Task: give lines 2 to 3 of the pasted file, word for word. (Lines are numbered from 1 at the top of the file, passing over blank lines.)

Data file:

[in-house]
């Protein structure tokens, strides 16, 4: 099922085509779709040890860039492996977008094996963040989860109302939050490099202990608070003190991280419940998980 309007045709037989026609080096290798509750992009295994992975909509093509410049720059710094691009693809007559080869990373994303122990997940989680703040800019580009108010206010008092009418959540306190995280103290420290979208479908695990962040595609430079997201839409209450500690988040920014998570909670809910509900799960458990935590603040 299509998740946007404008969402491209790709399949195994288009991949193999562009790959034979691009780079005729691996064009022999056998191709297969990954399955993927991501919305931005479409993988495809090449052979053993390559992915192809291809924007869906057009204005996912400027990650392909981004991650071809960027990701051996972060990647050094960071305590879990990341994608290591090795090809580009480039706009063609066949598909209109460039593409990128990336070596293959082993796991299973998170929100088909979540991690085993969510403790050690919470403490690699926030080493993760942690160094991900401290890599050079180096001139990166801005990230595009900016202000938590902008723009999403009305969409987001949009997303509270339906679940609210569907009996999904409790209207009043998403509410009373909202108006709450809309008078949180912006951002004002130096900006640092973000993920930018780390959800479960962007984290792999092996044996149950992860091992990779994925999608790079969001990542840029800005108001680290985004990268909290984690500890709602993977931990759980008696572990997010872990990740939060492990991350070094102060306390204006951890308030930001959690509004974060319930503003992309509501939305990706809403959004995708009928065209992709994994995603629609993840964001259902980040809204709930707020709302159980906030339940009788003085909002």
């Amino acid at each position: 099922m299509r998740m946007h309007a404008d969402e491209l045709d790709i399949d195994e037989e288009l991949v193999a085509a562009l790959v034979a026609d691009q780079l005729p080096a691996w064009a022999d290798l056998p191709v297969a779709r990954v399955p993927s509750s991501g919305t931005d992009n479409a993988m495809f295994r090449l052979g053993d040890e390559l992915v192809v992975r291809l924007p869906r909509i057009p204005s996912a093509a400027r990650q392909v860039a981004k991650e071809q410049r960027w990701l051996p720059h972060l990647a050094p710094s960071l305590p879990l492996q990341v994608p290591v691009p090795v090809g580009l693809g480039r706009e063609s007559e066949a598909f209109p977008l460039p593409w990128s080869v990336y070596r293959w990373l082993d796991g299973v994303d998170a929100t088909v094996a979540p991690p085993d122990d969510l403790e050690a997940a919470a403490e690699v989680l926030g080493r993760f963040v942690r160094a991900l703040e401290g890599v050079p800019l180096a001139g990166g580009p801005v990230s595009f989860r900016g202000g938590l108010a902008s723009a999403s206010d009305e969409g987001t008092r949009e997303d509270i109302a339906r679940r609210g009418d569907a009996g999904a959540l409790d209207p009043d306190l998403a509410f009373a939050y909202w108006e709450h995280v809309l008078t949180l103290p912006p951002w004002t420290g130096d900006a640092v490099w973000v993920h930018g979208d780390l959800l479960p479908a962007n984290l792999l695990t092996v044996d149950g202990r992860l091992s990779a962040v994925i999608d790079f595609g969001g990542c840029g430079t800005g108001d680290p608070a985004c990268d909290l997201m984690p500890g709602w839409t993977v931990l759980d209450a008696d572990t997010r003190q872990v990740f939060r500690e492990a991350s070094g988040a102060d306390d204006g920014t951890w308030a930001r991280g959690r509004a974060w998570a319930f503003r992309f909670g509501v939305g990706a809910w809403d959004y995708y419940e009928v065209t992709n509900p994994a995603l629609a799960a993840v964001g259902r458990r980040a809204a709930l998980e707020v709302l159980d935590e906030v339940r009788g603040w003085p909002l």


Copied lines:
């Protein structure tokens, strides 16, 4: 099922085509779709040890860039492996977008094996963040989860109302939050490099202990608070003190991280419940998980 309007045709037989026609080096290798509750992009295994992975909509093509410049720059710094691009693809007559080869990373994303122990997940989680703040800019580009108010206010008092009418959540306190995280103290420290979208479908695990962040595609430079997201839409209450500690988040920014998570909670809910509900799960458990935590603040 299509998740946007404008969402491209790709399949195994288009991949193999562009790959034979691009780079005729691996064009022999056998191709297969990954399955993927991501919305931005479409993988495809090449052979053993390559992915192809291809924007869906057009204005996912400027990650392909981004991650071809960027990701051996972060990647050094960071305590879990990341994608290591090795090809580009480039706009063609066949598909209109460039593409990128990336070596293959082993796991299973998170929100088909979540991690085993969510403790050690919470403490690699926030080493993760942690160094991900401290890599050079180096001139990166801005990230595009900016202000938590902008723009999403009305969409987001949009997303509270339906679940609210569907009996999904409790209207009043998403509410009373909202108006709450809309008078949180912006951002004002130096900006640092973000993920930018780390959800479960962007984290792999092996044996149950992860091992990779994925999608790079969001990542840029800005108001680290985004990268909290984690500890709602993977931990759980008696572990997010872990990740939060492990991350070094102060306390204006951890308030930001959690509004974060319930503003992309509501939305990706809403959004995708009928065209992709994994995603629609993840964001259902980040809204709930707020709302159980906030339940009788003085909002």
């Amino acid at each position: 099922m299509r998740m946007h309007a404008d969402e491209l045709d790709i399949d195994e037989e288009l991949v193999a085509a562009l790959v034979a026609d691009q780079l005729p080096a691996w064009a022999d290798l056998p191709v297969a779709r990954v399955p993927s509750s991501g919305t931005d992009n479409a993988m495809f295994r090449l052979g053993d040890e390559l992915v192809v992975r291809l924007p869906r909509i057009p204005s996912a093509a400027r990650q392909v860039a981004k991650e071809q410049r960027w990701l051996p720059h972060l990647a050094p710094s960071l305590p879990l492996q990341v994608p290591v691009p090795v090809g580009l693809g480039r706009e063609s007559e066949a598909f209109p977008l460039p593409w990128s080869v990336y070596r293959w990373l082993d796991g299973v994303d998170a929100t088909v094996a979540p991690p085993d122990d969510l403790e050690a997940a919470a403490e690699v989680l926030g080493r993760f963040v942690r160094a991900l703040e401290g890599v050079p800019l180096a001139g990166g580009p801005v990230s595009f989860r900016g202000g938590l108010a902008s723009a999403s206010d009305e969409g987001t008092r949009e997303d509270i109302a339906r679940r609210g009418d569907a009996g999904a959540l409790d209207p009043d306190l998403a509410f009373a939050y909202w108006e709450h995280v809309l008078t949180l103290p912006p951002w004002t420290g130096d900006a640092v490099w973000v993920h930018g979208d780390l959800l479960p479908a962007n984290l792999l695990t092996v044996d149950g202990r992860l091992s990779a962040v994925i999608d790079f595609g969001g990542c840029g430079t800005g108001d680290p608070a985004c990268d909290l997201m984690p500890g709602w839409t993977v931990l759980d209450a008696d572990t997010r003190q872990v990740f939060r500690e492990a991350s070094g988040a102060d306390d204006g920014t951890w308030a930001r991280g959690r509004a974060w998570a319930f503003r992309f909670g509501v939305g990706a809910w809403d959004y995708y419940e009928v065209t992709n509900p994994a995603l629609a799960a993840v964001g259902r458990r980040a809204a709930l998980e707020v709302l159980d935590e906030v339940r009788g603040w003085p909002l």